Thursday, March 26, 2009

BiH: Pines, Limuns and Turkish Delights

Mostar from the top of a Minaret, me, fiona and virgil

scooter in our hotel in mostar...
A view of Dubrovnik from atop the wall.

Mostar; Savski Most (old bridge)
The Pigeons of Sarajevo 
Sanski Most, the view from morning coffee
From the bus, somewhere between Sanski Most and Sarajevo. 

Pre-Script: This very long and may be rather boring, it is a brief documentation of our week long trip through Bosnia and Herzegovina.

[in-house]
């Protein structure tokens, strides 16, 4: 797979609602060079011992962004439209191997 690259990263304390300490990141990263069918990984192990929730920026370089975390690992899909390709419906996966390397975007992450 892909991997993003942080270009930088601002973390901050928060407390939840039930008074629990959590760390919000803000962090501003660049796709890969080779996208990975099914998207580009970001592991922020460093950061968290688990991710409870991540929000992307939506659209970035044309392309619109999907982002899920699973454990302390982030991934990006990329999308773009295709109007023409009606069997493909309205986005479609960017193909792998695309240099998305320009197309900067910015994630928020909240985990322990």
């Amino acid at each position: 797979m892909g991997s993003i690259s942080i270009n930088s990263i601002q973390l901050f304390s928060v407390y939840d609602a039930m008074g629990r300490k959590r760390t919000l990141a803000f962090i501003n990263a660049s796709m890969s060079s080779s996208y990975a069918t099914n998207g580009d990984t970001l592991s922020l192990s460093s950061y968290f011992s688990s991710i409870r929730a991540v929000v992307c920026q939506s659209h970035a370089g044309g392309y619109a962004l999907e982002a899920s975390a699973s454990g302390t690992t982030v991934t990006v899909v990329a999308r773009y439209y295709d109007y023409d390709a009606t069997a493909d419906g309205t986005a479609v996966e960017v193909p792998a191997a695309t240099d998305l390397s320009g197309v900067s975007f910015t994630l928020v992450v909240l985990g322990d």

Its Thursday morning here in Zagreb and the sun is out shining and my room is a mess with my bags in the middle process of un-packing. Last night I returned from a weeklong excursion into Bosnia and Herzegovina (BiH). BiH is one state but is divided into two entities that function almost entirely independently. There is the Republic of Srbska, and the Federation. The first day we went to Banja Luka, a city in the republic. Banja Luka is almost completely Serbian ethnically. While there we met with Mr. Igor Stojanovic, who runs a local NGO. While extremely informative he was also very pessimistic, unsure how long a state, that isn’t really a state could exists with the system in BiH. The city was nice, calm, and dotted with orthodox churches. We didn’t spend the night in Banja Luka but instead drove a short ways to Sanski Most, a city not too far from Banja Luka but located in the second independent entity, the Federation. The hillside was dotted with small villages, sheep, a few cows here and there and trees painted white to protect them from the sun. On arriving in Sanski Most we checked in and visited the peace building center with Vahidin. Vahidin is an Imam, in Islam and I have to say he is one of the most peaceful people I have ever met. He is currently running a program to help integrate children and adults from different ethnic backgrounds and to allow people to start to forgive on another for what happened in Bosnia (for example, the town Sanski Most, which Vahidin was from had been almost entirely ethnically cleansed by Serb forces in the 1990s, Vahidin and many others have returned only within the last ten years). On our walk through the city Vahidin took us into his mosque, to the peacebilding center and over some of the 9 rivers that flow through sanski most. The next day we had a workshop with Vahidin, one that he does with people from this region. Afterwards everyone felt very at peace, with themselves, and with the people in our group. (I know I know, that’s hokey, but its true! Vahidin just oozed this calming presence… it was super)